While I was at CES this year, I ran into a clever little product. The name is a bit confusing. ChargeCard sounds like it should be a backup battery or a wireless money transfer system. It’s actually a USB or iOS charging cable that folds up to roughly the size of a credit card. That way you can keep your charging cable with you, no matter the size of your purse. Well, you still have to carry the outlet adapter with you, but that still cuts down considerably on space.
The middle section plugs into a standard USB port, and the end plugs either into an iOS (legacy or lightening) or micro USB port. The ChargeCard is made by a team of four people out in Anaheim and was funded with a Kickstarter campaign. The prototypes were 3D printed. The company plans to keep production inside the US as they expand with a more streamlined production process.
Now, when I tried this out, I had an iPad – maybe not the greatest idea. (They didn’t have a micro USB prototype for me to try at the time.) The weight of the iPad makes it pretty impractical to plug into something this small for charging unless you’ve got a very well positioned outlet. However, my husband borrowed it to charge an iPod, and it was perfect. I love a simple, clever solution to a problem. I’m also a sucker for startups.
If you wanted to give them a try, you can now pre-order. ChargeCard is offering us a discount code. Their website is here. Use the code “geekmom” for 20% off of your purchase, no matter how big or small.
CES is one of my favorite conferences to attend, because it offers a small glimpse into the future. Sometimes it’s an alternate future where crazy and impractical products are funded and introduced, but it’s a great way to see trends. A lot of companies pre-announce products that they plan to introduce later in the year, so you can’t always count on the product actually hitting the shelves.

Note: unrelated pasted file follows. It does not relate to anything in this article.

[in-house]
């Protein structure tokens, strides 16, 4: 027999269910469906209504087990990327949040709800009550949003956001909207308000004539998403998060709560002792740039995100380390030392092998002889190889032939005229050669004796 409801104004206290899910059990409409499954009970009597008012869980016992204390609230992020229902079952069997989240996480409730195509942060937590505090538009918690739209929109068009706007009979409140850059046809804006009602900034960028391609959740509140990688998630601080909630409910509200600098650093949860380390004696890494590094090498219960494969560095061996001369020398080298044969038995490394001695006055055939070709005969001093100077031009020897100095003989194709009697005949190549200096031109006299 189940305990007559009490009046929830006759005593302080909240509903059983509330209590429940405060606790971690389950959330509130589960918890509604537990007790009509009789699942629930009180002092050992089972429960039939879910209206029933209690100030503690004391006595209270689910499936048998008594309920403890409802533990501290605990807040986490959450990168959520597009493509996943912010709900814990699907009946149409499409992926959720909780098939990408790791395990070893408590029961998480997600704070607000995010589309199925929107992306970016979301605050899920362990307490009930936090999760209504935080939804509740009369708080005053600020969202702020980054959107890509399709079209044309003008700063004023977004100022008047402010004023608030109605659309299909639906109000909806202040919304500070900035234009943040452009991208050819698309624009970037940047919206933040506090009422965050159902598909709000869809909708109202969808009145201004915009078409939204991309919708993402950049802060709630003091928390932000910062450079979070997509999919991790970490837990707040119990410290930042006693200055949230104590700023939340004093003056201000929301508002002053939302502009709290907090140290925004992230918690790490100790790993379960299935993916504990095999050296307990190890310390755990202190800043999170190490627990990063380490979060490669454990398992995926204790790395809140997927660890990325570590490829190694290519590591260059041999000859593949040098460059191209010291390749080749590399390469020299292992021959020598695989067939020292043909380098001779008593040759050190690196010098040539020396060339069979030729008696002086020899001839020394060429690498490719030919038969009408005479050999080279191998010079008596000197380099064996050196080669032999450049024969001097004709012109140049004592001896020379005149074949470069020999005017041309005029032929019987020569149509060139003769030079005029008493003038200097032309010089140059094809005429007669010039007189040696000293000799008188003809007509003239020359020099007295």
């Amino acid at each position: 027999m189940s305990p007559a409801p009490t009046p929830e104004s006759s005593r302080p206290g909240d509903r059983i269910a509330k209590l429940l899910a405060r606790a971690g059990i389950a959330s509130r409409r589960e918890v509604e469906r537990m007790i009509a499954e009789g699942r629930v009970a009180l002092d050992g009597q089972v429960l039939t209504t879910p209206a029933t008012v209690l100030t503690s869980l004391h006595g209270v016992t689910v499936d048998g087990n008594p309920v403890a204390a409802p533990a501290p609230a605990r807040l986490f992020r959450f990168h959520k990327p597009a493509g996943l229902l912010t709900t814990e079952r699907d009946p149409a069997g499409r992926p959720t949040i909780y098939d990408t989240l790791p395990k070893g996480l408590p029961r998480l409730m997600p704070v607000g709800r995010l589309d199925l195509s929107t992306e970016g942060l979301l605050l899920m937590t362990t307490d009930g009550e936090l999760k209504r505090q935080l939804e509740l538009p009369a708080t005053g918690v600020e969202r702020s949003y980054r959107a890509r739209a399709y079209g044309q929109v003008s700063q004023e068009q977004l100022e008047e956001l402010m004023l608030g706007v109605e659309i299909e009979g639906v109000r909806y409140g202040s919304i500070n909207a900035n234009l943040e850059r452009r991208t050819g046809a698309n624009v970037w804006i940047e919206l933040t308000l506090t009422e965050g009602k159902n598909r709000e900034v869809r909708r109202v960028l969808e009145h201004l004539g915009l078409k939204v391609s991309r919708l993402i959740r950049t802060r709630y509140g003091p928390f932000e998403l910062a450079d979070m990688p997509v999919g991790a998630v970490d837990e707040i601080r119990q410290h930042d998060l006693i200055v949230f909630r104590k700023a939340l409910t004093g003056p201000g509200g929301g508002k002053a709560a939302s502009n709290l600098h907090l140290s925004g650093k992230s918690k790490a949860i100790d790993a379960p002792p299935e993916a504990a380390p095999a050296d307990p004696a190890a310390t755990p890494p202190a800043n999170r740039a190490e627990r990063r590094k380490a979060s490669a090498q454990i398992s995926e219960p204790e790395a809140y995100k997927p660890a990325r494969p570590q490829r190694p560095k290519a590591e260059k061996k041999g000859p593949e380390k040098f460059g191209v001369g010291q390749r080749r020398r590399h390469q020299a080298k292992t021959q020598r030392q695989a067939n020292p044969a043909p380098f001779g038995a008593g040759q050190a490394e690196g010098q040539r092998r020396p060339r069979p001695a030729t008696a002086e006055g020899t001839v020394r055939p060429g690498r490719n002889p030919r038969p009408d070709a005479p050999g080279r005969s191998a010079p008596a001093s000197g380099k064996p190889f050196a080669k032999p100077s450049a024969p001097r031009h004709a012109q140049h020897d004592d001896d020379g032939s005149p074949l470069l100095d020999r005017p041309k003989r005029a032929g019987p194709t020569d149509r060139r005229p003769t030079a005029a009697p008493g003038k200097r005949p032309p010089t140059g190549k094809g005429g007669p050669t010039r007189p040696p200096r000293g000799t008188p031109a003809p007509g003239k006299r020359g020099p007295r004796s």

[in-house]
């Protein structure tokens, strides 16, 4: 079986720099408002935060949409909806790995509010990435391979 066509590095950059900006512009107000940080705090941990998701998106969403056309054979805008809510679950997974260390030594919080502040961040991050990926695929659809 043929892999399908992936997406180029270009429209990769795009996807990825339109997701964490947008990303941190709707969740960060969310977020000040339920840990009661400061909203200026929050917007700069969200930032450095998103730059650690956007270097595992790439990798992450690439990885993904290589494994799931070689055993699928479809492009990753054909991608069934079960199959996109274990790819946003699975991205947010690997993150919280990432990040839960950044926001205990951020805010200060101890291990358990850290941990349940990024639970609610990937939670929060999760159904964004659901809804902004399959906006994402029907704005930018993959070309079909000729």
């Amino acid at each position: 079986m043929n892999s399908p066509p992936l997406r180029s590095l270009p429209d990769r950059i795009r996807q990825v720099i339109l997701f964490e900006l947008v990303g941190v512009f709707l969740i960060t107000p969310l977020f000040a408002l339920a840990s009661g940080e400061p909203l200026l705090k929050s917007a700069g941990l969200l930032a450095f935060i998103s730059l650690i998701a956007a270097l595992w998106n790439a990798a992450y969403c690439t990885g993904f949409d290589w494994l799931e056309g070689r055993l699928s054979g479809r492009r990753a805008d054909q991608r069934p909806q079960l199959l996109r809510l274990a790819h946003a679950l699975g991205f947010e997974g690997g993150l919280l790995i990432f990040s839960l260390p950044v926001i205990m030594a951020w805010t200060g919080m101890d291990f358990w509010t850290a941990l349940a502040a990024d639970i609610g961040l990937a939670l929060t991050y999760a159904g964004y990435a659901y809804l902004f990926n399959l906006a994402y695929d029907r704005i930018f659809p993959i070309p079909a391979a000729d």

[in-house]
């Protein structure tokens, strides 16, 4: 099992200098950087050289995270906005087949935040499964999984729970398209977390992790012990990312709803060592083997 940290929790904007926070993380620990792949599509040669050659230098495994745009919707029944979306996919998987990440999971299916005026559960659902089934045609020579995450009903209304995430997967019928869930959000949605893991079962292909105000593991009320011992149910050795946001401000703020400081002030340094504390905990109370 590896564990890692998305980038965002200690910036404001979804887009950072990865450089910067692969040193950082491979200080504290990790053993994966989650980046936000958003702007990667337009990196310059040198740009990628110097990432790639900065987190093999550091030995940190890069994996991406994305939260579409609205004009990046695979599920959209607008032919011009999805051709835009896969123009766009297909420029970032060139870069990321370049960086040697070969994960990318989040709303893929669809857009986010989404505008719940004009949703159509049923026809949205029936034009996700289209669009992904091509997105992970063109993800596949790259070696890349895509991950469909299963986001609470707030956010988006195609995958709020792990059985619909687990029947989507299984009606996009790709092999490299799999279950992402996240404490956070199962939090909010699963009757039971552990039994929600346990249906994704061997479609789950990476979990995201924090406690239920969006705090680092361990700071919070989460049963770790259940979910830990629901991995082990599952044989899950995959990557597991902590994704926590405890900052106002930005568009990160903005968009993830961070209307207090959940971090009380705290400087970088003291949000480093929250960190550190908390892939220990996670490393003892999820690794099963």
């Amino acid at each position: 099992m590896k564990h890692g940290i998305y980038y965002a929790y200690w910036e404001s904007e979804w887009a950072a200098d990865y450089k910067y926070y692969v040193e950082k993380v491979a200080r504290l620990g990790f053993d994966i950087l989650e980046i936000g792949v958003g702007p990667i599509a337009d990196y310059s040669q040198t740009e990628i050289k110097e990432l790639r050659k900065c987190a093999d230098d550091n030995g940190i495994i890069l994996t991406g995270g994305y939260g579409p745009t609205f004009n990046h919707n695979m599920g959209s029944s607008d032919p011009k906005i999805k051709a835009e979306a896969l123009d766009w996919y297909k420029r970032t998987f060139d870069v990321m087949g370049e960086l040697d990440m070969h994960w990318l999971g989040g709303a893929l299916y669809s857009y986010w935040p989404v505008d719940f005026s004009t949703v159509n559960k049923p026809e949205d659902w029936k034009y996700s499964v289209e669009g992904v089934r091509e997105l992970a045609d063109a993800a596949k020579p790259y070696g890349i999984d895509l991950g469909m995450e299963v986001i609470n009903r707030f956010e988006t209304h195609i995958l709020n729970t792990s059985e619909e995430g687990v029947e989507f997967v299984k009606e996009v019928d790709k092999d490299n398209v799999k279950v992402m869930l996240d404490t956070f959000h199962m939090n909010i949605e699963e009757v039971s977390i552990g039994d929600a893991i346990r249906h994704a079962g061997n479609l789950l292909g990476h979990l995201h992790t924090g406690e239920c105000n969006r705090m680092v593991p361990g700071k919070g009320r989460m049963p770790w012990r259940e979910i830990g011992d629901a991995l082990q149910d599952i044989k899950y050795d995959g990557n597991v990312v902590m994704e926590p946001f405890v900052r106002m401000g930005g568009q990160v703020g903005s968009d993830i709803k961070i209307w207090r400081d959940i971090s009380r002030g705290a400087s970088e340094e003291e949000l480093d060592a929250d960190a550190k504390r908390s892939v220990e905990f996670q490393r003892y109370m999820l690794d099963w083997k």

This year, sensors are all over the place. Parrot is introducing a sensor that will tell you when your plants need to be watered. It also comes with an app to tell you about plant care, so even people who thought they were brown thumbs would have a chance at gardening. An entire section of the trade show floor is dedicated to step sensors, heart monitors, and other self-care sensors that work with your smart phone. There’s even a fork that senses how fast you eat and gives you feedback to encourage slower meals. Several companies introduced sensors that can be used to track lost children or adults. One company cleverly had the sensor inside a phone-watch that could be called by up to five different pre-approved numbers.
Your next phone is probably going to be a phablet, and it’s probably going to be waterproof. It’s going to connect wirelessly with everything using NFC assist to make Bluetooth pairing faster, and it’s going to charge inductively. Companies would really like you to upgrade your TV into an ultra-high resolution screen. Sony is even willing to re-digitize portions of their media holdings to get you to do it. Sony didn’t mention a word about 3D TV, by the way. Hisense introduced a glasses-free 3D TV. (The results were better than one of those Cracker Jack prizes that you tilt to see it move, but still not as good as The Hobbit in high frame rate.)